From every wound, there’s a lasting scar that tells a story. On average, Lake Illawarra police officers respond to 12 domestic violence incidents every day.
Domestic violence is real, and the path is often one a victim treads for the rest of their life. For the last couple of years, I’ve been collaborating with the Illawarra Women’s Centre by photographing victims of domestic violence. I wanted to do something positive and powerful, to make these women heard and their experiences better understood.
Hopefully, the women’s centre will get the necessary funds to establish the one-stop trauma recovery centre the victims so desperately need by showing the real face of domestic violence. It would be a free ‘one-stop wrap-around service’ that would address the complex health, legal and related needs of women recovering from domestic violence.
This exhibition is outdoors. Please check what COVID-19 restrictions are in place before you visit.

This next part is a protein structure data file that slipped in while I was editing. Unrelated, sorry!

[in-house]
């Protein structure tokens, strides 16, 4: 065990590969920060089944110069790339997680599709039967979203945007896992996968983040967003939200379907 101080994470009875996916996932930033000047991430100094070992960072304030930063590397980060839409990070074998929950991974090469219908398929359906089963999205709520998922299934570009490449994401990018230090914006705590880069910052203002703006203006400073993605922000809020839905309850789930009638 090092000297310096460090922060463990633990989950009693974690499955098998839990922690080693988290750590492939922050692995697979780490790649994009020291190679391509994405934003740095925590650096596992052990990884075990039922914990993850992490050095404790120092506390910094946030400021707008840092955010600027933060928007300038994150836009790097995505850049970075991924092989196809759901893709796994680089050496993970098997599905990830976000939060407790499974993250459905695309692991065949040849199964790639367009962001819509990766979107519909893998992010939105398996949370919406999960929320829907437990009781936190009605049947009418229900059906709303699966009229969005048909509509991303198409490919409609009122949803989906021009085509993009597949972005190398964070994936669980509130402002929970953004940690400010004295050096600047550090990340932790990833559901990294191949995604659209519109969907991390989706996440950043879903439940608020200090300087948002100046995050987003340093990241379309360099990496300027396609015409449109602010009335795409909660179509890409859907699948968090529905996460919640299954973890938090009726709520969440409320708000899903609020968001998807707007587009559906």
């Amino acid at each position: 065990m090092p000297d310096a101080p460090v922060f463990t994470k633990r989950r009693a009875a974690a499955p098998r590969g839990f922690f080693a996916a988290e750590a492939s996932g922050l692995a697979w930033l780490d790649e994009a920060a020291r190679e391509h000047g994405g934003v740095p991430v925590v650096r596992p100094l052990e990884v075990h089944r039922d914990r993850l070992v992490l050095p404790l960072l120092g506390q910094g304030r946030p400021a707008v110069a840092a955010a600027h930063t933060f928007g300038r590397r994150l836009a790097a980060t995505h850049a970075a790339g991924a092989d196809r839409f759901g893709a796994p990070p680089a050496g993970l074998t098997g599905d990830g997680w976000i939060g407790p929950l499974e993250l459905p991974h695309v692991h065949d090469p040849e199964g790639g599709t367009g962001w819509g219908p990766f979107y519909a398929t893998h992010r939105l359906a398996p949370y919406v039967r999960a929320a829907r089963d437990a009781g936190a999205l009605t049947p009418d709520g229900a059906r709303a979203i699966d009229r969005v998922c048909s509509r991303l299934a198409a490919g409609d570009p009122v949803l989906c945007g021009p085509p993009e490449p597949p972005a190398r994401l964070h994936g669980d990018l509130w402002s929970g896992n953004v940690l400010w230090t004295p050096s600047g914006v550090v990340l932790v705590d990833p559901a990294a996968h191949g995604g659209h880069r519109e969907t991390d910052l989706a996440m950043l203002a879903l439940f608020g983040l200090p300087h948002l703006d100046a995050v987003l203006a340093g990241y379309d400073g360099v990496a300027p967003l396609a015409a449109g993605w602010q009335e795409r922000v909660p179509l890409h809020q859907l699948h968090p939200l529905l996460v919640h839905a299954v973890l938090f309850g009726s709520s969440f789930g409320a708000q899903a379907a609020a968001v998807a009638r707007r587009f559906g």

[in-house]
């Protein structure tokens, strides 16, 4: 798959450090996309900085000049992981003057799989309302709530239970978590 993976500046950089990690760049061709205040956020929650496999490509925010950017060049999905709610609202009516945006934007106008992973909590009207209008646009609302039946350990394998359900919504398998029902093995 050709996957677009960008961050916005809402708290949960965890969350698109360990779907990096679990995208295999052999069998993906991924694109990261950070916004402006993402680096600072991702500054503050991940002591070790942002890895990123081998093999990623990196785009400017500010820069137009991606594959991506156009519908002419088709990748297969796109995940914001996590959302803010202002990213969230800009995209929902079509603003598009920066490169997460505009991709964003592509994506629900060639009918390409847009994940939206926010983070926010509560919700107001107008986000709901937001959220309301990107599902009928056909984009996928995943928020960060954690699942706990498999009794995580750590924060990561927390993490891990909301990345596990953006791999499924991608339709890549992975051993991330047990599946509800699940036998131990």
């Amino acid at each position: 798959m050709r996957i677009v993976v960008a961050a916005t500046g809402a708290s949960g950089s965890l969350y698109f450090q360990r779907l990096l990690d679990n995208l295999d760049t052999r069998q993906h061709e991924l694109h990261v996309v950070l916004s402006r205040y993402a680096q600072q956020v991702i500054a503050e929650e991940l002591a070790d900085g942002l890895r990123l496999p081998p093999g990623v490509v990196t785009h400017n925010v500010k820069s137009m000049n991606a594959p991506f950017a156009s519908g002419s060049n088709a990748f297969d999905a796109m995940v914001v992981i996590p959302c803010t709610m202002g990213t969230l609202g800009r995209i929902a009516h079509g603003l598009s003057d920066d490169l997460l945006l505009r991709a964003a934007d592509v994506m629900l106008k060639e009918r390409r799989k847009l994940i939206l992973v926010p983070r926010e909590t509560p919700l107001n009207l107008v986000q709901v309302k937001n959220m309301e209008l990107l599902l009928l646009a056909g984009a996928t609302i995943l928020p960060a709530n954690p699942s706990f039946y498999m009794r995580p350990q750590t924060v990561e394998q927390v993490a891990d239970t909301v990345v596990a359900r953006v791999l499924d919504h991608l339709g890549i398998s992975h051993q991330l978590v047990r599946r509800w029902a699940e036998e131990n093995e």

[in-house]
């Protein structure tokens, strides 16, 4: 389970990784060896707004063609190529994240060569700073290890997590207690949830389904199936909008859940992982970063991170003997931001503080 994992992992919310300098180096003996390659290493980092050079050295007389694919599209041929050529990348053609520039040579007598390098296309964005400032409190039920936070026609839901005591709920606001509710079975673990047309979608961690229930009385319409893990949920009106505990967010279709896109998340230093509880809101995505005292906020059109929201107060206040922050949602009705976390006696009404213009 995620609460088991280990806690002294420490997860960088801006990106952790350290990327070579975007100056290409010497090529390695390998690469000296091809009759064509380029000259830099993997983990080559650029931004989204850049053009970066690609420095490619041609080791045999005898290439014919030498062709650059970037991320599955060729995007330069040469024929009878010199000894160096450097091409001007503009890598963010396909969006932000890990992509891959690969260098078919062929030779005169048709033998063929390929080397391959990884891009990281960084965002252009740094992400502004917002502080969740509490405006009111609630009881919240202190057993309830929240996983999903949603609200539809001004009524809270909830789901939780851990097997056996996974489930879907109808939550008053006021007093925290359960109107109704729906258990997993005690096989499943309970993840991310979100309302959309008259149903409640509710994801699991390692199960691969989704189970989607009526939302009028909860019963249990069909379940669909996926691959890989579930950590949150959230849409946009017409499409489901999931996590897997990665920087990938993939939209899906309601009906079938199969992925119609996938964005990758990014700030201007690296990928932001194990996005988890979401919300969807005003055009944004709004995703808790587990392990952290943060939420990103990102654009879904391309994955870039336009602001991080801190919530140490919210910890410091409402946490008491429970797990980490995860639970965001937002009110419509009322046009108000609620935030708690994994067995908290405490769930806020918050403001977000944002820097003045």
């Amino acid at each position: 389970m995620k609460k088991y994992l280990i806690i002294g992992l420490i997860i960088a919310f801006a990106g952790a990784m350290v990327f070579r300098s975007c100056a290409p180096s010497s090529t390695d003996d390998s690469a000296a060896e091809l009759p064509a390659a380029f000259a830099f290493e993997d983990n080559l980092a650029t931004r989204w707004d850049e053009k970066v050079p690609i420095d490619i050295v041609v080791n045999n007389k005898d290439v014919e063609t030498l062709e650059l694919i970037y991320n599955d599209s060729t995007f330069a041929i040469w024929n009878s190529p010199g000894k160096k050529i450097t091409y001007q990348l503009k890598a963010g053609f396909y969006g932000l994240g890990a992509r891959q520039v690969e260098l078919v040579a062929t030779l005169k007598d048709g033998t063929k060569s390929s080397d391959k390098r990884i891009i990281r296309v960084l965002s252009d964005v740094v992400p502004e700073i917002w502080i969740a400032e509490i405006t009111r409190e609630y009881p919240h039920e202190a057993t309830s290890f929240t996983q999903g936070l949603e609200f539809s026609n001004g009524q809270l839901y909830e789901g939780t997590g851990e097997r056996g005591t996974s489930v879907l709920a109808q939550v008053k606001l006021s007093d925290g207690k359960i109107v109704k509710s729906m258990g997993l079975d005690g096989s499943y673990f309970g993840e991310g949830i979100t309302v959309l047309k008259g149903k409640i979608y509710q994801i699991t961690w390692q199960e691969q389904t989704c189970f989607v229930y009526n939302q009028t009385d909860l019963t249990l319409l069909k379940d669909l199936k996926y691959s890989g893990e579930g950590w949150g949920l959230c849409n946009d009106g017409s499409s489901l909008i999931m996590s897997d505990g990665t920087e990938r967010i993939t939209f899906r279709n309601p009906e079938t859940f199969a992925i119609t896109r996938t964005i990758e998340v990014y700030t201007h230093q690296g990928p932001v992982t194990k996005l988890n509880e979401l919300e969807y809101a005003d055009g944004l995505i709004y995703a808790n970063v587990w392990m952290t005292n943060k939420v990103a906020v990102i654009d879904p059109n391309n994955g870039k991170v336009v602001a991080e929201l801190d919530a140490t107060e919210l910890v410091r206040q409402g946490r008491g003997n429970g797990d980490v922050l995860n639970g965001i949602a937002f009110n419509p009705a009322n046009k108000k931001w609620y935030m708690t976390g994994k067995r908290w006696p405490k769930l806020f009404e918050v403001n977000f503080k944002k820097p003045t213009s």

After completing a Diploma in Fine Art in 1994, I began working at the Illawarra Mercury as a Press Photographer. There I covered local news and sport for an international assignment in the Solomon Islands. As a regional photojournalist being versatile is essential: from dramatic weather occurrences to the extremes of human emotions to shooting with compassion, care and courage. Capturing these moments inspires and excites me every day. In recent years, I’ve has been shooting underwater portraits, and I’m now addicted. I have been a finalist in many awards, and accolades include five Walkleys and two PANPA’s.
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